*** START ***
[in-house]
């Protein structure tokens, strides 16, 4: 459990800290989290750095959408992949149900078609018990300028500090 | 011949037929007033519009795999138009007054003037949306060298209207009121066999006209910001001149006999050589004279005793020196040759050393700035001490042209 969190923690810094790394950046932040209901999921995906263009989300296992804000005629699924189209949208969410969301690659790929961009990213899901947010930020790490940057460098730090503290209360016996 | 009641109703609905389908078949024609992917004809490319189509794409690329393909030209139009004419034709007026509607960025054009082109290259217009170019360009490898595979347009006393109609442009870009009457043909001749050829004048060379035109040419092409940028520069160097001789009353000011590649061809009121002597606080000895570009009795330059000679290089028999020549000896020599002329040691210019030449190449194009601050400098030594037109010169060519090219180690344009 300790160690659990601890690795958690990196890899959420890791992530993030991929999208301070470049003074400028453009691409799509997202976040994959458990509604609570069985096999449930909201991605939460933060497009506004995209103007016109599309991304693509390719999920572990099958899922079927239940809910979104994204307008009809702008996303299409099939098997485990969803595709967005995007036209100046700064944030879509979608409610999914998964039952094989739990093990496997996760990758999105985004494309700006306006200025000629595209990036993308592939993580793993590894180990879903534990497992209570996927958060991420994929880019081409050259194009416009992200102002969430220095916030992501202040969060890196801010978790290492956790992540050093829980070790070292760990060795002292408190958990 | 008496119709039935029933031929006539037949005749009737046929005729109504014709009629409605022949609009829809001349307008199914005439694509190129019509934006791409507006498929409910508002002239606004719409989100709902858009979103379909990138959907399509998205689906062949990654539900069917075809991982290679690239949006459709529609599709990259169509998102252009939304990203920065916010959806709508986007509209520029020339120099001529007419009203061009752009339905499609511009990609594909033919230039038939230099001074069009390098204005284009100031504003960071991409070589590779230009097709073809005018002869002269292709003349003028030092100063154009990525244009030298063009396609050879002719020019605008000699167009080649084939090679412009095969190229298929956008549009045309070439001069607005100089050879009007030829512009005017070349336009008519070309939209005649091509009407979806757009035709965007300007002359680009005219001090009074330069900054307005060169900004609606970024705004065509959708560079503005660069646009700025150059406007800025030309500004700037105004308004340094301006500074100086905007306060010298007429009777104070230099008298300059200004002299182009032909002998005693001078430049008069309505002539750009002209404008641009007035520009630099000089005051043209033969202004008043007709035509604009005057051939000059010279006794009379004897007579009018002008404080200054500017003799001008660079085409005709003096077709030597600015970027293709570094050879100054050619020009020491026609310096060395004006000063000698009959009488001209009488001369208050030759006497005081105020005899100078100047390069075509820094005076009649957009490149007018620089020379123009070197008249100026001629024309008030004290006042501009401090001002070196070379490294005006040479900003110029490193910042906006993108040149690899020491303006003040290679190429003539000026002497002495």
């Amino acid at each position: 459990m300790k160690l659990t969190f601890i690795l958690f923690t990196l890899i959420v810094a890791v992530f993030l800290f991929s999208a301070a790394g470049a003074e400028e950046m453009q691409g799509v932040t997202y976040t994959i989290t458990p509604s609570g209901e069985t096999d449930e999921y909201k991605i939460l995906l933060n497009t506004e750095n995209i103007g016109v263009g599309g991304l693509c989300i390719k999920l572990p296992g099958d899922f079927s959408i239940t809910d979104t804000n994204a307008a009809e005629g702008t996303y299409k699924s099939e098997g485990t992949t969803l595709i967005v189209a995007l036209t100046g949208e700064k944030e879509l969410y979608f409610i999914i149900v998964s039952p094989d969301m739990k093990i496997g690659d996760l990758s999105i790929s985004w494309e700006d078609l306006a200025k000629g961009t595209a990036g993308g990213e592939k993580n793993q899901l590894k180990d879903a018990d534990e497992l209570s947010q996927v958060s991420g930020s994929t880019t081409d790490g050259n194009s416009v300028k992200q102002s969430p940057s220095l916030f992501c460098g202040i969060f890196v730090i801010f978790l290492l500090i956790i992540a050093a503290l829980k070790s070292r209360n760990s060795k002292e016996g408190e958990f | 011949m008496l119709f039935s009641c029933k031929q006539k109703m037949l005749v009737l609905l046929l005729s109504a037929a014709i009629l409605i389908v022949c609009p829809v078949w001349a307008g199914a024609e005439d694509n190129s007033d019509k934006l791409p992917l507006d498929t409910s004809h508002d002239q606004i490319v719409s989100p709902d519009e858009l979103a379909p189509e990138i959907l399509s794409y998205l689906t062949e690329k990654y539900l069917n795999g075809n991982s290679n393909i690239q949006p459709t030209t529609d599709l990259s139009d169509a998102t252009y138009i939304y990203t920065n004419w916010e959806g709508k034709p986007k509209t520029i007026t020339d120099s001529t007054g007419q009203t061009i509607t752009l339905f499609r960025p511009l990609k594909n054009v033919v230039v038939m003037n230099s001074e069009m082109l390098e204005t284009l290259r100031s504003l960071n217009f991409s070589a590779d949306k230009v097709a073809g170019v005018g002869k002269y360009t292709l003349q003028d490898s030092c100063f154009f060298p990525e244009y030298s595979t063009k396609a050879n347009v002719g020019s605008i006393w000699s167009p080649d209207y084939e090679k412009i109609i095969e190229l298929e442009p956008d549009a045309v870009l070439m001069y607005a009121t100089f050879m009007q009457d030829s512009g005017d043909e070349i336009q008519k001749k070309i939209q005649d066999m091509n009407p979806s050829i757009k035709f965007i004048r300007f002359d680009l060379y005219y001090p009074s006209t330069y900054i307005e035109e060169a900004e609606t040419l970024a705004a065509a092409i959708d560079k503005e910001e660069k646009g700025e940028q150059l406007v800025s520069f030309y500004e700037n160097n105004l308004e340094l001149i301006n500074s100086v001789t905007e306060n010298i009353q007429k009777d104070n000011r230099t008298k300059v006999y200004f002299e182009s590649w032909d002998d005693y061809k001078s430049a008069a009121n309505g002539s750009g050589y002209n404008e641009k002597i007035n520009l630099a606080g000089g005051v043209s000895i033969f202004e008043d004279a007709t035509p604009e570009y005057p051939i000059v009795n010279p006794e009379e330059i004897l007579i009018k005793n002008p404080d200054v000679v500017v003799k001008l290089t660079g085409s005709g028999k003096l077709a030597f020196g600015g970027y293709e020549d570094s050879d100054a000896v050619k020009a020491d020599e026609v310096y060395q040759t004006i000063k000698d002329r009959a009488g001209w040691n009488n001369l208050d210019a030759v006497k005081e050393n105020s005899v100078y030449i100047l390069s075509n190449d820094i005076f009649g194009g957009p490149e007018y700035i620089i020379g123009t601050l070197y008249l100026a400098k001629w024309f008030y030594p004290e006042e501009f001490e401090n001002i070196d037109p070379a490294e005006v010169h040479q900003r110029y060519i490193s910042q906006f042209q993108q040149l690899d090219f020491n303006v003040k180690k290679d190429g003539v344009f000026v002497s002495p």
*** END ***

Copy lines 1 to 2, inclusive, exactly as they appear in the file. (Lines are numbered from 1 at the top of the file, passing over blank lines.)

[in-house]
């Protein structure tokens, strides 16, 4: 459990800290989290750095959408992949149900078609018990300028500090 | 011949037929007033519009795999138009007054003037949306060298209207009121066999006209910001001149006999050589004279005793020196040759050393700035001490042209 969190923690810094790394950046932040209901999921995906263009989300296992804000005629699924189209949208969410969301690659790929961009990213899901947010930020790490940057460098730090503290209360016996 | 009641109703609905389908078949024609992917004809490319189509794409690329393909030209139009004419034709007026509607960025054009082109290259217009170019360009490898595979347009006393109609442009870009009457043909001749050829004048060379035109040419092409940028520069160097001789009353000011590649061809009121002597606080000895570009009795330059000679290089028999020549000896020599002329040691210019030449190449194009601050400098030594037109010169060519090219180690344009 300790160690659990601890690795958690990196890899959420890791992530993030991929999208301070470049003074400028453009691409799509997202976040994959458990509604609570069985096999449930909201991605939460933060497009506004995209103007016109599309991304693509390719999920572990099958899922079927239940809910979104994204307008009809702008996303299409099939098997485990969803595709967005995007036209100046700064944030879509979608409610999914998964039952094989739990093990496997996760990758999105985004494309700006306006200025000629595209990036993308592939993580793993590894180990879903534990497992209570996927958060991420994929880019081409050259194009416009992200102002969430220095916030992501202040969060890196801010978790290492956790992540050093829980070790070292760990060795002292408190958990 | 008496119709039935029933031929006539037949005749009737046929005729109504014709009629409605022949609009829809001349307008199914005439694509190129019509934006791409507006498929409910508002002239606004719409989100709902858009979103379909990138959907399509998205689906062949990654539900069917075809991982290679690239949006459709529609599709990259169509998102252009939304990203920065916010959806709508986007509209520029020339120099001529007419009203061009752009339905499609511009990609594909033919230039038939230099001074069009390098204005284009100031504003960071991409070589590779230009097709073809005018002869002269292709003349003028030092100063154009990525244009030298063009396609050879002719020019605008000699167009080649084939090679412009095969190229298929956008549009045309070439001069607005100089050879009007030829512009005017070349336009008519070309939209005649091509009407979806757009035709965007300007002359680009005219001090009074330069900054307005060169900004609606970024705004065509959708560079503005660069646009700025150059406007800025030309500004700037105004308004340094301006500074100086905007306060010298007429009777104070230099008298300059200004002299182009032909002998005693001078430049008069309505002539750009002209404008641009007035520009630099000089005051043209033969202004008043007709035509604009005057051939000059010279006794009379004897007579009018002008404080200054500017003799001008660079085409005709003096077709030597600015970027293709570094050879100054050619020009020491026609310096060395004006000063000698009959009488001209009488001369208050030759006497005081105020005899100078100047390069075509820094005076009649957009490149007018620089020379123009070197008249100026001629024309008030004290006042501009401090001002070196070379490294005006040479900003110029490193910042906006993108040149690899020491303006003040290679190429003539000026002497002495």